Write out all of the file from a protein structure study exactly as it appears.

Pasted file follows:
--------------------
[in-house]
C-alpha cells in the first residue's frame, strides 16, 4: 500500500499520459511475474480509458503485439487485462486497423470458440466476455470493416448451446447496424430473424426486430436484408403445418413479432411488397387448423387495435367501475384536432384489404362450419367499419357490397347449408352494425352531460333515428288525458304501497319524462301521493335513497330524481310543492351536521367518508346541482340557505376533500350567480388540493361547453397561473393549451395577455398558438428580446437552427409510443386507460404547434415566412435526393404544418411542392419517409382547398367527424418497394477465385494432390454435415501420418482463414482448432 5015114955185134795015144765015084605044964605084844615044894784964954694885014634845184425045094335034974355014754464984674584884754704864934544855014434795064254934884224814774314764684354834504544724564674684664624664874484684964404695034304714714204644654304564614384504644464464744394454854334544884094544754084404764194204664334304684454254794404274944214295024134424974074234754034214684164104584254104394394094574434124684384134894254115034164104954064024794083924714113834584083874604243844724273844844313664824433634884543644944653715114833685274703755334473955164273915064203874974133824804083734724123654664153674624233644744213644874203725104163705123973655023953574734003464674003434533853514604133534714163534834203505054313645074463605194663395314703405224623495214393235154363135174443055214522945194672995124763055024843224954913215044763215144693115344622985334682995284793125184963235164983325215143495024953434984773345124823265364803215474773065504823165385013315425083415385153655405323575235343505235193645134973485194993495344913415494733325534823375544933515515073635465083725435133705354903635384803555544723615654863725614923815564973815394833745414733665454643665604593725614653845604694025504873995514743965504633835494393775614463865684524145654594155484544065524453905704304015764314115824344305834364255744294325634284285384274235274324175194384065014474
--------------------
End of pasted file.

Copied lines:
[in-house]
C-alpha cells in the first residue's frame, strides 16, 4: 500500500499520459511475474480509458503485439487485462486497423470458440466476455470493416448451446447496424430473424426486430436484408403445418413479432411488397387448423387495435367501475384536432384489404362450419367499419357490397347449408352494425352531460333515428288525458304501497319524462301521493335513497330524481310543492351536521367518508346541482340557505376533500350567480388540493361547453397561473393549451395577455398558438428580446437552427409510443386507460404547434415566412435526393404544418411542392419517409382547398367527424418497394477465385494432390454435415501420418482463414482448432 5015114955185134795015144765015084605044964605084844615044894784964954694885014634845184425045094335034974355014754464984674584884754704864934544855014434795064254934884224814774314764684354834504544724564674684664624664874484684964404695034304714714204644654304564614384504644464464744394454854334544884094544754084404764194204664334304684454254794404274944214295024134424974074234754034214684164104584254104394394094574434124684384134894254115034164104954064024794083924714113834584083874604243844724273844844313664824433634884543644944653715114833685274703755334473955164273915064203874974133824804083734724123654664153674624233644744213644874203725104163705123973655023953574734003464674003434533853514604133534714163534834203505054313645074463605194663395314703405224623495214393235154363135174443055214522945194672995124763055024843224954913215044763215144693115344622985334682995284793125184963235164983325215143495024953434984773345124823265364803215474773065504823165385013315425083415385153655405323575235343505235193645134973485194993495344913415494733325534823375544933515515073635465083725435133705354903635384803555544723615654863725614923815564973815394833745414733665454643665604593725614653845604694025504873995514743965504633835494393775614463865684524145654594155484544065524453905704304015764314115824344305834364255744294325634284285384274235274324175194384065014474